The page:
(“Little rascal” on December 2, 2010. Via.)
“While the plight of younger workers is extremely troubling, USA TODAY’s article failed to recognize that older workers are facing their highest unemployment rates since 1948, and that once they lose a job, they are out of work longer than any other age group. In addition, age discrimination is a real threat, affecting many of the more than 2 million unemployed older Americans desperate to get back to work. A recent survey shows that 63% of workers age 45 and older have either faced or observed age discrimination in the workplace.” – AARP President, W. Lee Hammond, on a letter published this morning.
“Walking down the street another day, ‘I felt someone behind me,’ recalls Tom. ‘My son jumped on my back, and grabbed the food in my hand. I fell to the ground. ‘One day I will kill you,’ he said. I was in an accident and he was supposed to help me. I sacrificed my life for my kids, and this is how my son says thank you? Why did he do this to me?’ ” – from our story on elder abuse shelters. The worst sentence? “Among the victims are those with dementia who may not be able to articulate the abuse; their bruises or empty bank accounts speak for themselves.” Unacceptable.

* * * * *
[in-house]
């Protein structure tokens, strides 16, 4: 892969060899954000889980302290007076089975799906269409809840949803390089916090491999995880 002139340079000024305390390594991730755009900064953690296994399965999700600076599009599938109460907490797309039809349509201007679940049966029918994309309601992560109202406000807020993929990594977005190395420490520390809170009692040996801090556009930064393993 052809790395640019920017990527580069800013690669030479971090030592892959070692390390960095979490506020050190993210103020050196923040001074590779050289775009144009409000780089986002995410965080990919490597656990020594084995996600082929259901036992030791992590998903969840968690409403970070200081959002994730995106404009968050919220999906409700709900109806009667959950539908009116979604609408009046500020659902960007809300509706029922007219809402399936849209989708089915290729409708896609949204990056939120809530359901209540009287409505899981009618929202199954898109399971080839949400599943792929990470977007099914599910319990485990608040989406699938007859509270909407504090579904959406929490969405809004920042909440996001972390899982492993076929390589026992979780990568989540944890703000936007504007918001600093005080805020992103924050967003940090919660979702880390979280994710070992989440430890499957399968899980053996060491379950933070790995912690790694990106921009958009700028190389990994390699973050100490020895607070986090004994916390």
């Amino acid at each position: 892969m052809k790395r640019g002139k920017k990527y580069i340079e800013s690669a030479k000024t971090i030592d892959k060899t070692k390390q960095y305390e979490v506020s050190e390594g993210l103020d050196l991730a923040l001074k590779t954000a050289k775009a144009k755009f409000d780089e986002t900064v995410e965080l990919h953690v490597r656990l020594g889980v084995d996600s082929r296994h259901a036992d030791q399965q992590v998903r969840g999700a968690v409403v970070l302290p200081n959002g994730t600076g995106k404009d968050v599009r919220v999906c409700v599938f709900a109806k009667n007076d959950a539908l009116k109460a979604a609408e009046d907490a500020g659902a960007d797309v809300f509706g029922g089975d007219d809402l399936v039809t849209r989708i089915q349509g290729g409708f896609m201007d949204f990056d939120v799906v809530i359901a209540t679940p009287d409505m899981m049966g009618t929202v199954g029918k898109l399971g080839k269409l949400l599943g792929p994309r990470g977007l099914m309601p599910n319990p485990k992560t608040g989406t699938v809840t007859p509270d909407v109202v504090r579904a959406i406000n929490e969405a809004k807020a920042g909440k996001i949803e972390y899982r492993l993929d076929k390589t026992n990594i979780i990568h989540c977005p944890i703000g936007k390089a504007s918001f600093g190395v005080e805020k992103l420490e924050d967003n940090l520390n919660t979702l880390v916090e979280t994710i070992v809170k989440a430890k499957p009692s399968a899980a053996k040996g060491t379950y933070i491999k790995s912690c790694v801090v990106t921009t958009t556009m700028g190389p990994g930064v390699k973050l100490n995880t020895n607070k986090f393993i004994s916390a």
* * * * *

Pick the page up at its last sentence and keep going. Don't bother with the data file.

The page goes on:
We feel like we write this sentence a lot… Google has released something absolutely fascinating, and the world’s best timewaster: the ability to search its ever-growing archive of books for any word, or phrase, and see how its usage has spiked or flattened over time. So very cool. (Tweet us with the interesting searches you come up with!)
Watch those credit reports: “Being meticulous about paying his bills on time, Darryle Watson thought he would quality for a big reduction in his monthly payments. It turned out that four unpaid medical bills he wasn’t even aware of had hurt his credit score. Mr. Watson is now trying to track down the collection agencies that are handling the bills to determine how much he owes.”